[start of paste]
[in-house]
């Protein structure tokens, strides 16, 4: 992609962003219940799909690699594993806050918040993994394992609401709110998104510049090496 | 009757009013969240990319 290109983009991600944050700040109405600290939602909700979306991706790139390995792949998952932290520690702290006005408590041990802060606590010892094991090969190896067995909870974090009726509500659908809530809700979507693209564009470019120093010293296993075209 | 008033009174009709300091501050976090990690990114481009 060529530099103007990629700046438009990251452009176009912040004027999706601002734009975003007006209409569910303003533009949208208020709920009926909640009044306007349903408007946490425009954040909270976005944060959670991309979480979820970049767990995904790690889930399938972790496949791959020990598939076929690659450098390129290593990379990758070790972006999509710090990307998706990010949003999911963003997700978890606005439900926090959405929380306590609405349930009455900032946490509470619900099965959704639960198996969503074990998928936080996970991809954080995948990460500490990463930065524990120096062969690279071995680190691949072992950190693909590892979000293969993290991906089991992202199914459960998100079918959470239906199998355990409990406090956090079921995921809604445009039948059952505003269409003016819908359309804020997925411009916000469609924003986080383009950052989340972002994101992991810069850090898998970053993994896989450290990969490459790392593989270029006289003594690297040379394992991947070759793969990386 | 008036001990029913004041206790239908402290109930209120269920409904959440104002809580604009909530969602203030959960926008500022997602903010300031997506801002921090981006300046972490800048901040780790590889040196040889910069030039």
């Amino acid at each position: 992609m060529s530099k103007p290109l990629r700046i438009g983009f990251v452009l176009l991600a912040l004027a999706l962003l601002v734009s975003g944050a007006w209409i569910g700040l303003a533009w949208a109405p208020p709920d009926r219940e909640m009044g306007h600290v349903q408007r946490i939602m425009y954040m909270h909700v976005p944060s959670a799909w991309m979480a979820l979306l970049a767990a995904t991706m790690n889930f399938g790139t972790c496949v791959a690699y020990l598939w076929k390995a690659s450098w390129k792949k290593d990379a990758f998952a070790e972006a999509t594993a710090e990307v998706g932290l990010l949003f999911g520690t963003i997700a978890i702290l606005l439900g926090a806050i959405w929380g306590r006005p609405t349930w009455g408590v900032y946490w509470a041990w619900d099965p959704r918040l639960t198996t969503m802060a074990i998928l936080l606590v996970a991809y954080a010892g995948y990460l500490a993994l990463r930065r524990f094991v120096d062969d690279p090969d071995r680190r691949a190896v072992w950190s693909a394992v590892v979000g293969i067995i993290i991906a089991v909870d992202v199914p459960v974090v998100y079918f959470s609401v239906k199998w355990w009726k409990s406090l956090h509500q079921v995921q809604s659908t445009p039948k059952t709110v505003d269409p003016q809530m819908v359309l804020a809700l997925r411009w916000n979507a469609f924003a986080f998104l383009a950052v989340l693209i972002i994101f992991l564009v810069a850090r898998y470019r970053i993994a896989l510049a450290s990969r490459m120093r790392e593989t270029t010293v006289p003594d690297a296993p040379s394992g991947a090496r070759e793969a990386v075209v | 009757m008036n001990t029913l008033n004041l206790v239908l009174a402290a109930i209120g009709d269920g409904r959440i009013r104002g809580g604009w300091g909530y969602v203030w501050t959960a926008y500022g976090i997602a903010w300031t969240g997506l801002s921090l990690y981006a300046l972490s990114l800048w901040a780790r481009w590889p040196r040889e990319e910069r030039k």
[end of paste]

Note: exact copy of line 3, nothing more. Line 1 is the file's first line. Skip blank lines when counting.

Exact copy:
């Amino acid at each position: 992609m060529s530099k103007p290109l990629r700046i438009g983009f990251v452009l176009l991600a912040l004027a999706l962003l601002v734009s975003g944050a007006w209409i569910g700040l303003a533009w949208a109405p208020p709920d009926r219940e909640m009044g306007h600290v349903q408007r946490i939602m425009y954040m909270h909700v976005p944060s959670a799909w991309m979480a979820l979306l970049a767990a995904t991706m790690n889930f399938g790139t972790c496949v791959a690699y020990l598939w076929k390995a690659s450098w390129k792949k290593d990379a990758f998952a070790e972006a999509t594993a710090e990307v998706g932290l990010l949003f999911g520690t963003i997700a978890i702290l606005l439900g926090a806050i959405w929380g306590r006005p609405t349930w009455g408590v900032y946490w509470a041990w619900d099965p959704r918040l639960t198996t969503m802060a074990i998928l936080l606590v996970a991809y954080a010892g995948y990460l500490a993994l990463r930065r524990f094991v120096d062969d690279p090969d071995r680190r691949a190896v072992w950190s693909a394992v590892v979000g293969i067995i993290i991906a089991v909870d992202v199914p459960v974090v998100y079918f959470s609401v239906k199998w355990w009726k409990s406090l956090h509500q079921v995921q809604s659908t445009p039948k059952t709110v505003d269409p003016q809530m819908v359309l804020a809700l997925r411009w916000n979507a469609f924003a986080f998104l383009a950052v989340l693209i972002i994101f992991l564009v810069a850090r898998y470019r970053i993994a896989l510049a450290s990969r490459m120093r790392e593989t270029t010293v006289p003594d690297a296993p040379s394992g991947a090496r070759e793969a990386v075209v | 009757m008036n001990t029913l008033n004041l206790v239908l009174a402290a109930i209120g009709d269920g409904r959440i009013r104002g809580g604009w300091g909530y969602v203030w501050t959960a926008y500022g976090i997602a903010w300031t969240g997506l801002s921090l990690y981006a300046l972490s990114l800048w901040a780790r481009w590889p040196r040889e990319e910069r030039k």